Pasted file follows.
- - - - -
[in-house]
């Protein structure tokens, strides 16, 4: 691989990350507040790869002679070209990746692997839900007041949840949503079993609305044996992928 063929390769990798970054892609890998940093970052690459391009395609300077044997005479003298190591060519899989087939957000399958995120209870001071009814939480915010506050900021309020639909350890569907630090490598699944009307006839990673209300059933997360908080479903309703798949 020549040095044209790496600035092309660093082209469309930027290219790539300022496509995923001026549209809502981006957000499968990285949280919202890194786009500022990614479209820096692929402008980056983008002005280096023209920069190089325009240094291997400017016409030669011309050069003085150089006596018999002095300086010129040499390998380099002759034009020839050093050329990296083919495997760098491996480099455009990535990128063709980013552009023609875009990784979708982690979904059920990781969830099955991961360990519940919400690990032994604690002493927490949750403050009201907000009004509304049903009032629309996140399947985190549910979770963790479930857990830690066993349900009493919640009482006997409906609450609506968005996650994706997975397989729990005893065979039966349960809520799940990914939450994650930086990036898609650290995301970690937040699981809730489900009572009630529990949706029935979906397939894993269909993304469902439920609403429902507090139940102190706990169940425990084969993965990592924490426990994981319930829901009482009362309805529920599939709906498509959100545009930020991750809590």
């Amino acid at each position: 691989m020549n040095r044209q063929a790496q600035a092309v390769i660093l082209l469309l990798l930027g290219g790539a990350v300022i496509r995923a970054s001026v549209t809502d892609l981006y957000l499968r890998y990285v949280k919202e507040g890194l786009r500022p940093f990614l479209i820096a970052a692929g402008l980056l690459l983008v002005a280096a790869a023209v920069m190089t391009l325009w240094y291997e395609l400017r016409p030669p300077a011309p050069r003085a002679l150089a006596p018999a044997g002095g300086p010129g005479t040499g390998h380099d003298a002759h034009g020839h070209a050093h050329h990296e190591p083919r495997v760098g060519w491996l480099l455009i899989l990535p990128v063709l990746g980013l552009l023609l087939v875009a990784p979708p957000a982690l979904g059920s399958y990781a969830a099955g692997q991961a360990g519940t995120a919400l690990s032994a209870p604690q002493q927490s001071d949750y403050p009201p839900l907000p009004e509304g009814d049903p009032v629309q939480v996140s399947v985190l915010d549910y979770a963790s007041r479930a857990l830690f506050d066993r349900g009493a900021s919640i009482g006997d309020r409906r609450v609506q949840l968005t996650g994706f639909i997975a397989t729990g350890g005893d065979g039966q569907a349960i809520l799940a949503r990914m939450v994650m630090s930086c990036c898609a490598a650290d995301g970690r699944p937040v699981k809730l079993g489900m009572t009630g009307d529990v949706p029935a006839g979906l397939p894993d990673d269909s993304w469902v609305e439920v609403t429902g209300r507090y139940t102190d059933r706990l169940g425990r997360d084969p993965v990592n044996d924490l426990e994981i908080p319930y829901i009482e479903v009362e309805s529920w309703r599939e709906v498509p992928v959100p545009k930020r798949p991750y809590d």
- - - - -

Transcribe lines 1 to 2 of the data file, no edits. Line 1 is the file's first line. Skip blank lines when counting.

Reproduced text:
[in-house]
């Protein structure tokens, strides 16, 4: 691989990350507040790869002679070209990746692997839900007041949840949503079993609305044996992928 063929390769990798970054892609890998940093970052690459391009395609300077044997005479003298190591060519899989087939957000399958995120209870001071009814939480915010506050900021309020639909350890569907630090490598699944009307006839990673209300059933997360908080479903309703798949 020549040095044209790496600035092309660093082209469309930027290219790539300022496509995923001026549209809502981006957000499968990285949280919202890194786009500022990614479209820096692929402008980056983008002005280096023209920069190089325009240094291997400017016409030669011309050069003085150089006596018999002095300086010129040499390998380099002759034009020839050093050329990296083919495997760098491996480099455009990535990128063709980013552009023609875009990784979708982690979904059920990781969830099955991961360990519940919400690990032994604690002493927490949750403050009201907000009004509304049903009032629309996140399947985190549910979770963790479930857990830690066993349900009493919640009482006997409906609450609506968005996650994706997975397989729990005893065979039966349960809520799940990914939450994650930086990036898609650290995301970690937040699981809730489900009572009630529990949706029935979906397939894993269909993304469902439920609403429902507090139940102190706990169940425990084969993965990592924490426990994981319930829901009482009362309805529920599939709906498509959100545009930020991750809590």